Like the vulture, unease has shown up on the UNIOSUN horizon, gradually encircling the citadel and threatening to exchange UNIOSUN’s peace for war. Like Nigeria’s self-determinism battle, many UNIOSUN professors are poised to defend their space.

This is what a newspaper advertorial calling for applications from interested candidates for the post of V-C has caused UNIOSUN. The ominous clouds are threatening acid rain in UNIOSUN.

The content of the controversial advertorial is a drastic departure from the academic requirements and the UNIOSUN extant laws that produced Akinrinade, Okesina and Popoola, fuelling the suspicion that there’s more to the advert than meets the eye.

Specifically, a simple search on Google reveals that neither the two past V-Cs nor the incumbent V-C and the two past acting V-Cs, exceptional Prof Gani Olatunde and illustrious Prof Oguntola Alamu, meet all the requirements announced by the Popoola-led institution.

The advert demands a ResearchGate Score of 15.0 and 800 citations from each applicant, which neither the incumbent nor the past V-Cs meet.

Indeed, the incumbent V-C has an H-Index of 11 on Google Scholar instead of the advertised 15. In ResearchGate Citations, Popoola has 284, instead of the advertised 800, and has 15.29 in ResearchGate Score.

The questions on the lips of stakeholders are: What is the sense in setting requirements unattainable by even the vice-chancellors of Harvard, Cambridge, Oxford, Yale, Princeton, and Columbia universities? Does the UNIOSUN frog want to break its thigh bones like the proverbial frog? Does the Popoola-led administration, like the proverbial monkey, want to smash UNIOSUN’s pot of success on the eve of mantle passover?

Pointedly, Harvard University V-C, Prof Lawrence Basco, has a ResearchGate Score of 14.5 and 582 citations; Cambridge V-C, Prof Stephen Toope, has a ResearchGate Score of 14.5 and 701 citations; Oxford V-C, Prof Loiuse Richardson, has NO ResearchGate Score, laughably rendering her ineligible for UNIOSUN V-C post.

The Presidents of Yale and Princeton, Prof Peter Salovey, and Prof Christopher Eisgruberi, respectively, don’t have ResearchGate Accounts nor Scores just as their counterpart in Columbia University, Prof Lee Bollinger, has neither, also.

Back home in Nigeria, the acting V-C, University of Ibadan, erudite Prof Adebola Ekanola’s ResearchGate Score is 7.5 with 64 citations while the ResearchGate Score and citations of ABU V-C, the distinguished Prof Kabir Bala, are 3.58 and 108 respectively.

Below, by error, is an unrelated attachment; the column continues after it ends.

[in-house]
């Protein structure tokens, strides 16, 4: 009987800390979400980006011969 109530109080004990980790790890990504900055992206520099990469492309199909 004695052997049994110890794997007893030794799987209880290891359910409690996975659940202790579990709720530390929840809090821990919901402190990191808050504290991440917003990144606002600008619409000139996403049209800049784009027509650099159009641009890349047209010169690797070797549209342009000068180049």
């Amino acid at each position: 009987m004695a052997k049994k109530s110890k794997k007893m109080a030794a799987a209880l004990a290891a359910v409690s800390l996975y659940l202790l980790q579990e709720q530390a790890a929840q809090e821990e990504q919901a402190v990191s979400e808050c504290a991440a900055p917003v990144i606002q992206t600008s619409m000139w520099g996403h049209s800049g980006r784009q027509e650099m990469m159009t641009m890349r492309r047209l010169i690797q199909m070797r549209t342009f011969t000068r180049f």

In the contentious advert, prospective candidates, who MUST meet all the requirements, were directed to send their applications to the vice-chancellor, in a clear usurpation of the Office of the Registrar, UNIOSUN, and a travesty of the laws setting up the university.

Similarly, the requirements which stipulate that candidates must possess 10 local and international research grants, and to also have attended 20 international conferences are ridiculous given the fact that UNIOSUN cannot boast of full sponsorships of her professors to international conferences nor fully sponsoring their researches in the last five years.

The Visitor to UNIOSUN, Governor Gboyega Oyetola; should quickly wade into the travesty before the head of baby UNIOSUN is twisted backward.

By the provisions of UNIOSUN Law 2006 and UNIOSUN Condition of Service 2019/2021, the advert is clearly skewed in favour of candidates in Pure/Applied Sciences against those in Law, Education, Arts, Social/Management Sciences and Humanities – with the non-acceptance of book publications, monographs, plays and visual arts from candidates.

I wonder what the thoughts of the founder of the university, Prince Olagunsoye Oyinlola, and his predecessor, Ogbeni Rauf Aregbesola, are right now.

Oyetola, now is the time to act.

 

Email: tundeodes2003@yahoo.com

Facebook: @tunde odesola

Twitter: @tunde_odesola

Opinion

Opinion: Nigerian embassies of shame by Tunde Odesola (2)

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(Published in The PUNCH on Monday, September 20, 2021)

With a tongue roughly twice the length of its body, and a brocade of dubious colours for skin, the chameleon is the ultimate invisible animal predator.

Without premonition, small creatures like worms and insects searching for daily bread disappear suddenly into the Bermuda Triangle in the belly of the dodgy chameleon via a sticky, snappy tongue.

Like worms and insects, in June 2021 alone, 1,032 Nigerians met sudden death in the hands of gunmen and kidnappers across the country, according to a fresh security report.

Approximately, the 1,032 casualty figure translates to 34.4 wasted lives per day, excluding deaths by sicknesses, auto accidents, extrajudicial killings, ritual killings, etc in a peaceful country in pieces.